Post-ordination, programs of continuing education are a must for deacons and the co-directors continually learn as well.

The reward of formation

Both Simmons and Deacon Espinosa had other careers before coming on board as the co-directors. They find this work spiritually rewarding.

“My reward is seeing the face of the guys when they get ordained,” said Deacon Espinosa. The 2019 diaconate ordination falls on Jan. 26, the deacon’s birthday.

Simmons, whose office at the Chancery features artwork of lighthouses, finds it inspiring “to be the servant of those who will be the servants of God.”

Deacon Dennis Dorner is director of the permanent diaconate overall. While Deacon Dorner began his ministry at St. Brigid Church in Johns Creek in 2004, he never envisioned his ministry would eventually include serving as the diaconate director, as chancellor, leading the Office of Life, Dignity and Justice, and chairing the Eucharistic Congress committee.

“Working with the team that leads our diaconate formation program is very humbling, knowing that we are preparing those men who will be ordained for servant leadership here in the archdiocese for years to come,” he said.

He most recently was asked by Archbishop Wilton D. Gregory to serve as interim administrator for St. Luke Church, Dahlonega.

Deacon José Espinosa
Associate Co-Director of Formation

Exploring the diaconate must be a God-centered decision, say Simmons and Deacon Espinosa.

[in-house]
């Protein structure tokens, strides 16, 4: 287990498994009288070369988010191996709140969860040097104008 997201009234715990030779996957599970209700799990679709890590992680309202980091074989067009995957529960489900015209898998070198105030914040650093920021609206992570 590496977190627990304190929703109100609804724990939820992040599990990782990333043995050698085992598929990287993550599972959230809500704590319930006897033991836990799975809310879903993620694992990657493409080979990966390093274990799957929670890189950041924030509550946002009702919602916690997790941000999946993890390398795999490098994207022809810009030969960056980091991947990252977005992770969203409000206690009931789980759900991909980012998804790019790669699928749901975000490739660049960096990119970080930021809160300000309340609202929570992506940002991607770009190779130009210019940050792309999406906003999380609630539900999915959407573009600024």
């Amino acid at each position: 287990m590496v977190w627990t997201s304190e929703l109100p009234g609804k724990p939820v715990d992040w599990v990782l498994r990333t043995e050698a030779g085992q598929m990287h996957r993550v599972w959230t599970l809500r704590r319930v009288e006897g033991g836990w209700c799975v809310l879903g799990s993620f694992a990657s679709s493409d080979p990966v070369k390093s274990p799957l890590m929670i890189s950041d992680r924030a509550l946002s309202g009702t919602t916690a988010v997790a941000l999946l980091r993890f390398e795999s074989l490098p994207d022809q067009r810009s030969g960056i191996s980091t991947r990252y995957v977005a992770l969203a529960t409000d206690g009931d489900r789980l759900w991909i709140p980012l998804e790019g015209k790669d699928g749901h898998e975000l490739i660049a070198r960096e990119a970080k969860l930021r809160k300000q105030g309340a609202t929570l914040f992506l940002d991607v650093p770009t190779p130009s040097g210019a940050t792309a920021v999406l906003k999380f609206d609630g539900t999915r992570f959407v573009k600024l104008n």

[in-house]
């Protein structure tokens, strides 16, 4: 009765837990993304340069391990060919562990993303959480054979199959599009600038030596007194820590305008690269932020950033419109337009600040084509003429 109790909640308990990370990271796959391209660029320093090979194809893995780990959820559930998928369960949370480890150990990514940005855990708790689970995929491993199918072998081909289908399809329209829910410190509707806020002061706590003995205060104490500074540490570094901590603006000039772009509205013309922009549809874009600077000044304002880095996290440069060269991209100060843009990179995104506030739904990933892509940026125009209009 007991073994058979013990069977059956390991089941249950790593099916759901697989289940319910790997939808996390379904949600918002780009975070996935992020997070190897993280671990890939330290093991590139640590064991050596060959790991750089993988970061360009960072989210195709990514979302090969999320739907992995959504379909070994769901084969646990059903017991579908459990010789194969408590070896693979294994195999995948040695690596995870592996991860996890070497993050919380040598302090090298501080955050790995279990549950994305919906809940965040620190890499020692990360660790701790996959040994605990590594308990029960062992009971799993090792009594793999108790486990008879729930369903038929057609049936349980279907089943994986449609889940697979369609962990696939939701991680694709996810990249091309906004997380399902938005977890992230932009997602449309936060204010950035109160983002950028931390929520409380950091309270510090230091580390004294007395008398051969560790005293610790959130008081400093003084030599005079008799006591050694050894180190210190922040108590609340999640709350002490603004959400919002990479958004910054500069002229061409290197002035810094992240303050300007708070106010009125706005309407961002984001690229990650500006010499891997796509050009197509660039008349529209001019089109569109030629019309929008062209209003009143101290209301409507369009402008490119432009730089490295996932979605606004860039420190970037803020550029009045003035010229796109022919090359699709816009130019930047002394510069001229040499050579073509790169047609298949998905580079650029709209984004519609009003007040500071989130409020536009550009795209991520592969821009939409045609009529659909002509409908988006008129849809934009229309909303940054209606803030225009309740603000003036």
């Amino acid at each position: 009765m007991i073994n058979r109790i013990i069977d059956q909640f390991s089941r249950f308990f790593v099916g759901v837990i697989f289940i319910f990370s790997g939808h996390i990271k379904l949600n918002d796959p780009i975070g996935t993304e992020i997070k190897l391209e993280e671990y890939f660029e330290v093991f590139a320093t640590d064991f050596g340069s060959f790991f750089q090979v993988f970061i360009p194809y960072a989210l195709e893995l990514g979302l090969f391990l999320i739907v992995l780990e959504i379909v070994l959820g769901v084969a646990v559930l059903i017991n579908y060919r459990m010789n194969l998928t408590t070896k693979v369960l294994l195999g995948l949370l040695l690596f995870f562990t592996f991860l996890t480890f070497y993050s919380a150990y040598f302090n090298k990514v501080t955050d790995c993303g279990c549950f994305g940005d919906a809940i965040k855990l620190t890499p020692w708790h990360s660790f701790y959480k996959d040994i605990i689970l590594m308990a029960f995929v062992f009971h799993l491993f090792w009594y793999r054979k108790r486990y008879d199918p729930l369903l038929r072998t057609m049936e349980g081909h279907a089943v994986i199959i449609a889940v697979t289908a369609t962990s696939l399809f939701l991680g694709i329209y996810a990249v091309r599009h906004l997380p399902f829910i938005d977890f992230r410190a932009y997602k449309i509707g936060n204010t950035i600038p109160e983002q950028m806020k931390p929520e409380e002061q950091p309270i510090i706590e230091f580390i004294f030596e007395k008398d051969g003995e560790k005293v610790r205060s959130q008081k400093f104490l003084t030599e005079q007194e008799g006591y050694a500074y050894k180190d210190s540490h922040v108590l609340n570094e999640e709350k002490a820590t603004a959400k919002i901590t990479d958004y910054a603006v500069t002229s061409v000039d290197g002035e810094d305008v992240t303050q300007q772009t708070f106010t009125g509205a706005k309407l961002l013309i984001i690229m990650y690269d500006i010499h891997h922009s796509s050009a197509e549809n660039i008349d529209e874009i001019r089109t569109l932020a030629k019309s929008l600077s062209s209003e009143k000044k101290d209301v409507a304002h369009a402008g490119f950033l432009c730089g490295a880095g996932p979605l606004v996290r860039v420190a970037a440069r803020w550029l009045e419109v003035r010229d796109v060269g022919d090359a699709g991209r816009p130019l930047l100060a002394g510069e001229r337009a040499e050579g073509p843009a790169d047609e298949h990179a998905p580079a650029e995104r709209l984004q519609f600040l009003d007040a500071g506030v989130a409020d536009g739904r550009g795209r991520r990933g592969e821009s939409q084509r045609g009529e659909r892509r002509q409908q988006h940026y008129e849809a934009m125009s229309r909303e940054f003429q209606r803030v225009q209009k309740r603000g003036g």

“Definitely pray and if you are married, pray with your wife,” she advised. “The first priority is you and your God.”

“Without your wife, you are nowhere,” agreed Deacon Espinosa.

He urges men who are interested not to jump to thinking about the ordination. “Your call is to be here,” he said about the formation classes.

If you are thinking too far in the future, you are missing out on a wonderful process, he said.

Deacon Espinsoa shared that the diaconate was not renewed because of a shortage of priests, but rather because there were not enough deacons exercising their unique gifts.

“It’s a wonderful, wonderful ministry that the church has revitalized,” he said. “We are not mini-priests.”

Deacon Dorner has words of encouragement for those considering a call to the diaconate.

“Be not afraid! I love being a deacon. I ran from the call for a long time,” he said. “I know that all things happen in God’s time not ours so I have no regrets about when and how I received the call. I am so grateful, however, for the support of a wife and family who understand that this is not something done for personal edification but because God made the call … and I thankfully answered ‘yes.’”